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CEA launches grassroots campaign for more wireless broadband in the United States

Cloaked in July 4 patriotism, Gary Shapiro, president and CEO of the Consumer Electronics Association (CEA), launched a campaign last week with an end result that would take spectrum from television broadcasters and use it for wireless broadband communications.

Called the “Declaration of Innovation,” Shapiro — a sharp critic of broadcasters, who has called them spectrum “squatters”— has proposed an online pledge for Americans to sign in support of policies that he says will ensure that innovation remains a strategic advantage in the nation.

Shapiro warned that the United States is in a “spectrum crunch,” and the airwaves are like “waterfront property — there is only so much to go around.” Television broadcasters control much of that spectrum, he said in a speech that was part of Consumer Electronic week in New York City.

Shapiro noted that his organization — along with the FCC, the Obama administration and the Republican party — are all backing legislation that would take back part of the TV broadcasters’ spectrum and put it up for auction for wireless broadband use.

The consumer electronics chief cited statistics on the need for more wireless spectrum. He said smartphones use 24 times as much spectrum as traditional cell phones; tablet PCs transmit 122 times the data of traditional cell phones; wireless usage will multiply in the United States by 40 times in coming years; and by 2014, there will be a 300MHz deficit in wireless spectrum.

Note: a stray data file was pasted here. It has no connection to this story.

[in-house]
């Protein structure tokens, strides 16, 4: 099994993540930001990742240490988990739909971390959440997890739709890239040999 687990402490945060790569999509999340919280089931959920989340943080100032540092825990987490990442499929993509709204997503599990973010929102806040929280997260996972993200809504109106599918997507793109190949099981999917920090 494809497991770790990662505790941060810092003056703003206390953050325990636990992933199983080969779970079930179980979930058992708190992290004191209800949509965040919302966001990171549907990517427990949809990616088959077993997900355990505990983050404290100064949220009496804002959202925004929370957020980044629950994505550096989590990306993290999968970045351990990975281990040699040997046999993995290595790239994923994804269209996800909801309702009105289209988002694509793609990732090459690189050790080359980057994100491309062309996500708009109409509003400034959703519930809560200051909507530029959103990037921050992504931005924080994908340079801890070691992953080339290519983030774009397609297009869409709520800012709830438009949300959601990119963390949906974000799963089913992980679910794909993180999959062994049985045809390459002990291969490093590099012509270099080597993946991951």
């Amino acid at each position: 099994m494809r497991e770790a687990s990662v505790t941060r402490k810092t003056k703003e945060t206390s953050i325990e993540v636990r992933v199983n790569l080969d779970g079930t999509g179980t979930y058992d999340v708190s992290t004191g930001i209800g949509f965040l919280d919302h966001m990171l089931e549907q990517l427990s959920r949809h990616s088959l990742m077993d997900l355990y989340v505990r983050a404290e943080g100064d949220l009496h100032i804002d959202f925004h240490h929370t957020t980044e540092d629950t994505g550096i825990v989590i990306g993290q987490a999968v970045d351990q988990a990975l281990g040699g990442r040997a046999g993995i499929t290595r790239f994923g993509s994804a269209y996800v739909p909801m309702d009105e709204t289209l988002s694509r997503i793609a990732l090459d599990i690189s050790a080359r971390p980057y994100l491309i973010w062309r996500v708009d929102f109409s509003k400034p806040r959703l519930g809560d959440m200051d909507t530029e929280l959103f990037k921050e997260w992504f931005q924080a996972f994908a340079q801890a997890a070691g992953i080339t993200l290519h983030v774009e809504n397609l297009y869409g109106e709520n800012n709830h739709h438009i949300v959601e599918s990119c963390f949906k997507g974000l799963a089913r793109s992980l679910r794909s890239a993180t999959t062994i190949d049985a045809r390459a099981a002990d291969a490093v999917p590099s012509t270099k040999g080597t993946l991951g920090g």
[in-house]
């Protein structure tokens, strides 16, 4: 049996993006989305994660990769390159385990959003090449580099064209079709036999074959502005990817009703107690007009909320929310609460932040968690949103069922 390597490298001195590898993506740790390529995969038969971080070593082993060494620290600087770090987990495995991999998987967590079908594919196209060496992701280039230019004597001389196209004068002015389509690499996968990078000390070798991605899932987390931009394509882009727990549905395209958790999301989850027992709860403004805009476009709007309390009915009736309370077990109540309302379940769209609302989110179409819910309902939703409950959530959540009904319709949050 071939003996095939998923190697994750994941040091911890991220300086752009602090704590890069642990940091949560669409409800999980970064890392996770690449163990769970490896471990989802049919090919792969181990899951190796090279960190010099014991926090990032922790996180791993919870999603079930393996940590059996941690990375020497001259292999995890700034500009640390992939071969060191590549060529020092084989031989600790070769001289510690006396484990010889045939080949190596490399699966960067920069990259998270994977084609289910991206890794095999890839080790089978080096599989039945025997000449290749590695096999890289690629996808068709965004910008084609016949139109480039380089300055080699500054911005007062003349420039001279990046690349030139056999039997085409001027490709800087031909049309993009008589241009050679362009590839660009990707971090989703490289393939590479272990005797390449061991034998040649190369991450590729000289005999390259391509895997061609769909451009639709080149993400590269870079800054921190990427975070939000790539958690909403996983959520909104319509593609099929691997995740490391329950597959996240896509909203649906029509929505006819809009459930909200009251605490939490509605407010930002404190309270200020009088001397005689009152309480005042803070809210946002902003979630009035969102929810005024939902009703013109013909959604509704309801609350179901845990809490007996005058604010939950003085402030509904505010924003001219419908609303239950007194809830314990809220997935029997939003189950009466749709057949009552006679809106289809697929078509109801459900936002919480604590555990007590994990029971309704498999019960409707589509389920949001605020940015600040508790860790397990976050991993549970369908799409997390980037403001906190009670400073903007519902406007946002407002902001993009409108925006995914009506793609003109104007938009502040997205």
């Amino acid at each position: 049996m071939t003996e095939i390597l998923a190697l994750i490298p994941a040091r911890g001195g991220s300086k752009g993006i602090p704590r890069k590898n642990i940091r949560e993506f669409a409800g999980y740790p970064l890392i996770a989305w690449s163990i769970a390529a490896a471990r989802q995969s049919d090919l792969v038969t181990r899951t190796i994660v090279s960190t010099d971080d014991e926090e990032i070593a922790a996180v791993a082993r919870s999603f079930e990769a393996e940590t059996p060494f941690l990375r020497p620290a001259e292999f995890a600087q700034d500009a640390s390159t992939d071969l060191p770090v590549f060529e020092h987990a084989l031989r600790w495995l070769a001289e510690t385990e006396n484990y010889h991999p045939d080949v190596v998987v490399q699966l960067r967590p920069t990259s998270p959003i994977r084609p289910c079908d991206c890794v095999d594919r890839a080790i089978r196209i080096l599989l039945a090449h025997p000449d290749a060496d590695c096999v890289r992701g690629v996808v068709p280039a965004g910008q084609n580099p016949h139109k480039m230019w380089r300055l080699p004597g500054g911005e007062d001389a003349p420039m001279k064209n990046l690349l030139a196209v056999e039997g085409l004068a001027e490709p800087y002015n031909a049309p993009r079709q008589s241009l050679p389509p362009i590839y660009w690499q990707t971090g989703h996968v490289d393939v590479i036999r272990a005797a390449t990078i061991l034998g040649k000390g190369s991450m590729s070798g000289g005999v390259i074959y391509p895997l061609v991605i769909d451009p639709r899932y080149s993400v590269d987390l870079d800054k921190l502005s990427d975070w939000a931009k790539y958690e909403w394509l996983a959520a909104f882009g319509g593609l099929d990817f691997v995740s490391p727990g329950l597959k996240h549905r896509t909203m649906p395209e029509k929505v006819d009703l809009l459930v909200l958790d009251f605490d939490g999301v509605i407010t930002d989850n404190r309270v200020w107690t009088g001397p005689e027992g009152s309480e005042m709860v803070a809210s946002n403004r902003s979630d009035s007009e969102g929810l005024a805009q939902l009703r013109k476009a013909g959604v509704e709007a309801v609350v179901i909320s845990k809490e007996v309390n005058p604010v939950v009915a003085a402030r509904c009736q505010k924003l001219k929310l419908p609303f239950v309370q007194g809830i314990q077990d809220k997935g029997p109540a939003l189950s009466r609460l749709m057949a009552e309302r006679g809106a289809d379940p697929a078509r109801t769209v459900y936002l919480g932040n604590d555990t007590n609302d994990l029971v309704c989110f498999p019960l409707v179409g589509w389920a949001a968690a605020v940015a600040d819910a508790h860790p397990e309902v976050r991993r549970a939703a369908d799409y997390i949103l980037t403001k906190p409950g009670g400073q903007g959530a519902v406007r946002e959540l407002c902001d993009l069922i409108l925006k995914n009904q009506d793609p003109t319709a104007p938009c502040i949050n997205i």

More video, he noted, is downloaded from YouTube every 60 days than the amount the major networks have broadcast in all of 60 years.

Only 8 percent of American households now rely solely on over-the-air TV broadcasts, according to CEA estimates. Even after the auction, Shapiro said TV stations will still have enough spectrum to cover 100 percent of all households in the United States.

“TV broadcasts in the U.S. would not end,” Shapiro said. “The auction would stimulate innovation and create economic development.”

Shapiro said the auction would allocate 120MHz of unlicensed spectrum, which companies in the past have used to develop such products as remote control garage door openers, Wi-Fi, baby monitors and other devices. This spectrum would give entrepreneurs the opportunity to develop new products that haven’t even been dreamed of yet, he said.

CEA’s Innovation Movement urges lawmakers to support policies that promote innovation. The Declaration of Innovation specifically states that American innovators should be able to buy and sell their products around the world; more spectrum must be available for wireless broadband; the best and brightest minds should be welcome to the United States; and the nation should cut the federal deficit.

An ad introducing the campaign ran last week in the Wall Street Journal. Print and online ads are also being run in Capitol Hill publications The Hill, National Journal, Politico and The Weekly Standard. The campaign is also tied to Shapiro’s book, “The Comeback: How Innovation Will Restore the American Dream.”